Sessions has adhered to all Senate ethics rules and principles and did not seek an ethics opinion because the rules were clear, Miller said.
"The Senator's reform efforts with respect to timber are part of a larger, broader effort to ensure the competitiveness of American industry and to defend the American worker on the world stage," he said.
After Rep. John Yarmuth, D-Ky., took office in 2007, he asked the House Ethics Committee whether he could vote on legislation that might affect his personal holdings, including an investment worth as much as $5 million in his brother's home health-care business, Louisville-based Almost Family. The panel advised he was prohibited from actions that would benefit his assets in a "direct and distinct manner, rather than merely as a member of a class." Otherwise, the committee said, he had a duty to vote.
In office, Yarmuth joined the congressional Home Health Caucus, a group of two dozen lawmakers that promotes the value of in-home health care.
He also has helped co-sponsor a handful of bills of interest to the industry, including the Home Health Care Planning Improvement Act. That pending bill would expand the number of health professionals who can refer patients to home health care. And, in May, Yarmuth co-sponsored a legislative amendment to block across-the-board Medicare cuts to providers, including home health aides. The effort failed.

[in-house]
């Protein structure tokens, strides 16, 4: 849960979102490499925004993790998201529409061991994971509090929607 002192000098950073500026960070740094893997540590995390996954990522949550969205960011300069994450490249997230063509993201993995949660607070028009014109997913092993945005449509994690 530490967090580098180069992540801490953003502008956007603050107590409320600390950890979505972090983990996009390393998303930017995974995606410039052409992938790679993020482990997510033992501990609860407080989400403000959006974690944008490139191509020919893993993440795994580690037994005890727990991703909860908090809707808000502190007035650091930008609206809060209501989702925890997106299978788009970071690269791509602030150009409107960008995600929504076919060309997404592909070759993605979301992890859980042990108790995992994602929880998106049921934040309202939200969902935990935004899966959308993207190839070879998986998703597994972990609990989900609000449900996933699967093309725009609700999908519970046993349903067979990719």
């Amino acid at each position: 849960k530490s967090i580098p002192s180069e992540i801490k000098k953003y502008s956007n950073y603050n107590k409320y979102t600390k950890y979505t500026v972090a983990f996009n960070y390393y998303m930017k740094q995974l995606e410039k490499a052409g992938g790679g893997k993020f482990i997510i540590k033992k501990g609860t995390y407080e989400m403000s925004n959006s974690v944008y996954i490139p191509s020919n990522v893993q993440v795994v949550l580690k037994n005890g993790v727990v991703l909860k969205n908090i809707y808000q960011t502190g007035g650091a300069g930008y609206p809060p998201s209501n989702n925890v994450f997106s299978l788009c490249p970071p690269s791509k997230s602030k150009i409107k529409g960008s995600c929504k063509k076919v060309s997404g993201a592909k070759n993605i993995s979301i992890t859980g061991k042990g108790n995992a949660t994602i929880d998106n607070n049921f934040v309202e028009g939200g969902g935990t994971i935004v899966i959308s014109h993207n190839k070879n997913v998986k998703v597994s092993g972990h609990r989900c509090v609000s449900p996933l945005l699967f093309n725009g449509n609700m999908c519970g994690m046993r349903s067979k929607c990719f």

Yarmuth declined to be interviewed through a spokesman, who said the congressman's policy since his 2011 appointment to the House Ethics Committee was not to comment on issues that could relate to committee business. But his communications director, Stephen George, said the lawmaker has avoided conflicts of interest and adheres to the ethics committee's guidance. During congressional matters involving home health care, Yarmuth has disclosed his investment.